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Dodge Pratt, Esq. In one volume: pp. 402. Auburn, New-York: Henry Oli


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When we encounter a volume like the one before us, evidently the work of a young man, with an apparent love of literature for its own sake, a seeming feeling for nature, and affections presumably fresh and young, we cannot find it in our heart to be merely critical, nor to judge the author by the standard by which the professional reviewer sustains his own position, and endeavors to establish the position, intellectually considered, of his subject. We shall permit our author, therefore, to speak for himself,' both as to his views of criticism, and through his own performances; indulging, at the same time, in occasional and brief comments of our own.

We quote first from the 'Inkling' of 'Remarks on Criticism :'

* The blacksmith must be the best judge of iron, the tailor of cloth. It is true they may be scholars, and good judges of other things, but this is no objection to their excelling in the selection of articles used daily by them; and you would not choose one to decide upon colors who could not tell green from blue, or red from pink. The critic should be competent to judge, and should not abuse his judgment with prejudice, wit,

The same subject may suggest very different reflections to the same individual, depending upon time, place, the feelings, and previous reflections. When friends leave you, Fortune frowns, Disease gnaws the bark from the tree of Happiness, you gaze upon the moon, and it is then the pale, silent listener to your tale of woe; let friends and health return, and the bright silver moon-beams dance upon the gentle waves. If a work has no merits, it is beneath criticism, as it must show a depraved taste for any one to be seen playing in a filthy pool; and commendation of excellences and beauties is as much a part of criticism as censure of defects. A critic should be a friend, tell us for our own benefit where he thinks we are in fault; and in this he may be mistaken, since no man may justly claim perfection. He should advise us of such things as are commendable, that we may compare his taste with others', leave failures, and cultivate parts more pleasing and successful.'

- The same subject,' says our author, ‘may suggest very different reflections to the same individual, depending upon the time, place, the feelings, and previous reflections.' Exactly: and if our young friend will allow us, we will state in the outset what sort of reflection 'was 'suggested' to our mind by this comparison of Disease gnawing the bark from the tree of Happiness :' namely, an old mare, afflicted with the 'heaves,' gnawing the bark from a tree, on the shady side of a country meeting-house. But, as we have already said, it is not our purpose to criticise;' for even in this we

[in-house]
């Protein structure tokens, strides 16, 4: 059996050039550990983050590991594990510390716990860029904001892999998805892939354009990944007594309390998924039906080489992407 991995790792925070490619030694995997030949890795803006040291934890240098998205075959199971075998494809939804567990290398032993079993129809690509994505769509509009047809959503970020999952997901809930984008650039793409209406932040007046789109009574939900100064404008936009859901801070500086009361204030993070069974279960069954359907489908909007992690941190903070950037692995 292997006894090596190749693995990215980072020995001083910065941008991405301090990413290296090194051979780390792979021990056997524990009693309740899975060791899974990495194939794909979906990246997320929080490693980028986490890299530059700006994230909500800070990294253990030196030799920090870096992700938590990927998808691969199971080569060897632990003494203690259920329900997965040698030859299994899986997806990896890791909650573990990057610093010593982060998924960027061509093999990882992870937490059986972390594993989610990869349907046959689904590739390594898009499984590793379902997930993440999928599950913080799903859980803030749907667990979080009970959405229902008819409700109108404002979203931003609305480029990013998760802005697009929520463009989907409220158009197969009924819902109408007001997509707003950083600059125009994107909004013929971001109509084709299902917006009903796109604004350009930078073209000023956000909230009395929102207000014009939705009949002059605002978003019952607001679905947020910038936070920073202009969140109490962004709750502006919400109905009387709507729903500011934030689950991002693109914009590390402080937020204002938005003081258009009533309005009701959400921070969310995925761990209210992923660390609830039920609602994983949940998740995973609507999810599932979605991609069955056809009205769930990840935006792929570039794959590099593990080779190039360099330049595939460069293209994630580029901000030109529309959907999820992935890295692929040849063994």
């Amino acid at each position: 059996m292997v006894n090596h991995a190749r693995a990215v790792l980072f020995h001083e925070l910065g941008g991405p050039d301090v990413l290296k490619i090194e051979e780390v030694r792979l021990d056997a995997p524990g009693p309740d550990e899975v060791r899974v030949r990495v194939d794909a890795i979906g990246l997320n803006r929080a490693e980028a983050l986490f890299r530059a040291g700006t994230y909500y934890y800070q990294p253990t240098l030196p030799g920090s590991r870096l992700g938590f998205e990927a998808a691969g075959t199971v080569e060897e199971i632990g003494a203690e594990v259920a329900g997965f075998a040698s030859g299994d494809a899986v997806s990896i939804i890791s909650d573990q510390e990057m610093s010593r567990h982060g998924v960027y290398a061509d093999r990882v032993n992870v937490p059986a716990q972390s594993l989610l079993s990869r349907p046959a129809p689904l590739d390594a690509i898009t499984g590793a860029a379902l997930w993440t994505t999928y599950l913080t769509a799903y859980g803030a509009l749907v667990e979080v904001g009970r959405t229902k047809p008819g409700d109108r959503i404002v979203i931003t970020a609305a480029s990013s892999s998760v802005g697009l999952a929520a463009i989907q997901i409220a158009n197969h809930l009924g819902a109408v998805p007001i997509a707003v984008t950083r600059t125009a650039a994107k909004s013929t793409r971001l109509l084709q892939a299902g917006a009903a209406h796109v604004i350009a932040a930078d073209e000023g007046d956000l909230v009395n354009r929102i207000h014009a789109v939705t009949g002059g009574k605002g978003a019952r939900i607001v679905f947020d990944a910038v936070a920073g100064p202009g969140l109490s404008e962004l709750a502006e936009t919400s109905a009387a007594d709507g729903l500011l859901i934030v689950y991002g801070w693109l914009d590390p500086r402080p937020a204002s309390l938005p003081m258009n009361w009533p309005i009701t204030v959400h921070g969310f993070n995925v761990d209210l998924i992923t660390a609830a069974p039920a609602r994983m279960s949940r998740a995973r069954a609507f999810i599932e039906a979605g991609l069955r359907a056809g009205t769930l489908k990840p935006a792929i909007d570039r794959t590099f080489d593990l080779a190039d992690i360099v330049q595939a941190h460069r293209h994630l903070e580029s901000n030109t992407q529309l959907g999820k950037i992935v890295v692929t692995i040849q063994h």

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may be mistaken.' Our first extract is from the poetical dedication, which commences figuratively and felicitously :

“THERE is a story, which you may have seen,
About a duck which was a little green,
That Aoated on a pond one pleasant night,
Saw there a star upon the water bright,
Plunged deeply for it through the liquid flood,
And run its head some inches in the mud.
The moral of this tale you well may ken-
Its application both to books and men;
The question now before before you seems to be,
Will this apply to 'Inklings' and to me?
The book was written, little at a time,
Some parts of it in Boyhood's sunny clime,
Before I well had learned to scan a rhyme;
The verse was chiefly written since the chime
Of English bards fell sweetly on the ear,
And sense and sound combined the heart to cheer.
To please, instruct, has been the only aim
Which honest efforts for the work may claim:
To throw a moral sunshine round the hearth,

The dear-loved place where virtues have their birth.' We shall now proceed to quote the opening passages of several compositions,' which will afford some idea of the prose style of our young author; beginning with some remarks 'Upon Spring :'

"SPRING is the most delightful season of the year. The temperature is the most favorable for health, which prepares man the better to enjoy its exquisite loveliness. The

odor of flowers and shrubbery is borne upon the gentle breeze, and then the music of the feathered songsters which greets the ear is of the most delightful kind. But spring may be better appreciated by contrasting it with the other seasons of the year. Winter, with its dull monotony of snow and storms, has passed away; Summer, with its oppressive heat, is approaching; and Spring, mild and playful, like the lamb which sports in the green pasture, stays a short time, and then glides into sultry Summer.